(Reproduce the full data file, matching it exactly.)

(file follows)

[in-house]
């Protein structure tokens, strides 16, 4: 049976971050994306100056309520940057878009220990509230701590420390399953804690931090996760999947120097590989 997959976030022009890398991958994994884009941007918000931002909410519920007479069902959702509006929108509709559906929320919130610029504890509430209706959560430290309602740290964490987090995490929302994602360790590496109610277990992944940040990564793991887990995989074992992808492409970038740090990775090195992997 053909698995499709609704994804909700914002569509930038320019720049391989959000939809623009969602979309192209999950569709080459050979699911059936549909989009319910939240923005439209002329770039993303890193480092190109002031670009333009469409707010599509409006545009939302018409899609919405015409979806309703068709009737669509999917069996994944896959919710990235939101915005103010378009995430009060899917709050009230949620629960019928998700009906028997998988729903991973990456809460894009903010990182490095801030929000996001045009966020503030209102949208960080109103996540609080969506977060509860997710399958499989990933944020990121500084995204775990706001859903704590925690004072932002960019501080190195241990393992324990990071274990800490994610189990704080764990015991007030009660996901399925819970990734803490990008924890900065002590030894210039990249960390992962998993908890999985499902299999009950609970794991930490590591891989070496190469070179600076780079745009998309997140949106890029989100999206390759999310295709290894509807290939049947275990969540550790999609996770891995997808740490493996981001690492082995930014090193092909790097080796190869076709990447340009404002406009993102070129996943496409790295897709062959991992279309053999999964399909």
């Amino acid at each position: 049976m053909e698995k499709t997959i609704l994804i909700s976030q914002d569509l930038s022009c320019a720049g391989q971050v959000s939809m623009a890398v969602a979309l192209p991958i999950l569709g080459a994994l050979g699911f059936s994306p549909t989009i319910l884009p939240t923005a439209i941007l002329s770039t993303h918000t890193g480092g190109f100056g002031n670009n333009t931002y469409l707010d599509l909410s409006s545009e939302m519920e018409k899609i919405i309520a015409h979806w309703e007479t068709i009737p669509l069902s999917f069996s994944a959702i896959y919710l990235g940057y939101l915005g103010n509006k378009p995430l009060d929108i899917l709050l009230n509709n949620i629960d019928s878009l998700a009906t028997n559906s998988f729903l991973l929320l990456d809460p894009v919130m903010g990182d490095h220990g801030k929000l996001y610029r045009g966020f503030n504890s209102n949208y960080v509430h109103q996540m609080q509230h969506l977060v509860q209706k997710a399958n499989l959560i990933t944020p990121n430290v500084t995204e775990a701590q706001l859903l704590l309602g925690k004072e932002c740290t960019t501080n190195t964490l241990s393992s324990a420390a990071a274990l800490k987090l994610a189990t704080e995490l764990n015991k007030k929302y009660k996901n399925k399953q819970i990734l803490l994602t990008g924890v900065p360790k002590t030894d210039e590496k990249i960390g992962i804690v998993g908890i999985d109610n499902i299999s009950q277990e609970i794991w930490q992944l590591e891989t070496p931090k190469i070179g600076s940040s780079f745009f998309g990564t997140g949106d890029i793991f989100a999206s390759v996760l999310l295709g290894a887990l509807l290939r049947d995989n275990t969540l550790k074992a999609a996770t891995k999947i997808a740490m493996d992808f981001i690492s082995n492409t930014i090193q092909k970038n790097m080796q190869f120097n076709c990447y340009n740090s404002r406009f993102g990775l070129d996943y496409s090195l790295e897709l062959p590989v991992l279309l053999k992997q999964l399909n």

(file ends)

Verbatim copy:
[in-house]
């Protein structure tokens, strides 16, 4: 049976971050994306100056309520940057878009220990509230701590420390399953804690931090996760999947120097590989 997959976030022009890398991958994994884009941007918000931002909410519920007479069902959702509006929108509709559906929320919130610029504890509430209706959560430290309602740290964490987090995490929302994602360790590496109610277990992944940040990564793991887990995989074992992808492409970038740090990775090195992997 053909698995499709609704994804909700914002569509930038320019720049391989959000939809623009969602979309192209999950569709080459050979699911059936549909989009319910939240923005439209002329770039993303890193480092190109002031670009333009469409707010599509409006545009939302018409899609919405015409979806309703068709009737669509999917069996994944896959919710990235939101915005103010378009995430009060899917709050009230949620629960019928998700009906028997998988729903991973990456809460894009903010990182490095801030929000996001045009966020503030209102949208960080109103996540609080969506977060509860997710399958499989990933944020990121500084995204775990706001859903704590925690004072932002960019501080190195241990393992324990990071274990800490994610189990704080764990015991007030009660996901399925819970990734803490990008924890900065002590030894210039990249960390992962998993908890999985499902299999009950609970794991930490590591891989070496190469070179600076780079745009998309997140949106890029989100999206390759999310295709290894509807290939049947275990969540550790999609996770891995997808740490493996981001690492082995930014090193092909790097080796190869076709990447340009404002406009993102070129996943496409790295897709062959991992279309053999999964399909």
């Amino acid at each position: 049976m053909e698995k499709t997959i609704l994804i909700s976030q914002d569509l930038s022009c320019a720049g391989q971050v959000s939809m623009a890398v969602a979309l192209p991958i999950l569709g080459a994994l050979g699911f059936s994306p549909t989009i319910l884009p939240t923005a439209i941007l002329s770039t993303h918000t890193g480092g190109f100056g002031n670009n333009t931002y469409l707010d599509l909410s409006s545009e939302m519920e018409k899609i919405i309520a015409h979806w309703e007479t068709i009737p669509l069902s999917f069996s994944a959702i896959y919710l990235g940057y939101l915005g103010n509006k378009p995430l009060d929108i899917l709050l009230n509709n949620i629960d019928s878009l998700a009906t028997n559906s998988f729903l991973l929320l990456d809460p894009v919130m903010g990182d490095h220990g801030k929000l996001y610029r045009g966020f503030n504890s209102n949208y960080v509430h109103q996540m609080q509230h969506l977060v509860q209706k997710a399958n499989l959560i990933t944020p990121n430290v500084t995204e775990a701590q706001l859903l704590l309602g925690k004072e932002c740290t960019t501080n190195t964490l241990s393992s324990a420390a990071a274990l800490k987090l994610a189990t704080e995490l764990n015991k007030k929302y009660k996901n399925k399953q819970i990734l803490l994602t990008g924890v900065p360790k002590t030894d210039e590496k990249i960390g992962i804690v998993g908890i999985d109610n499902i299999s009950q277990e609970i794991w930490q992944l590591e891989t070496p931090k190469i070179g600076s940040s780079f745009f998309g990564t997140g949106d890029i793991f989100a999206s390759v996760l999310l295709g290894a887990l509807l290939r049947d995989n275990t969540l550790k074992a999609a996770t891995k999947i997808a740490m493996d992808f981001i690492s082995n492409t930014i090193q092909k970038n790097m080796q190869f120097n076709c990447y340009n740090s404002r406009f993102g990775l070129d996943y496409s090195l790295e897709l062959p590989v991992l279309l053999k992997q999964l399909n």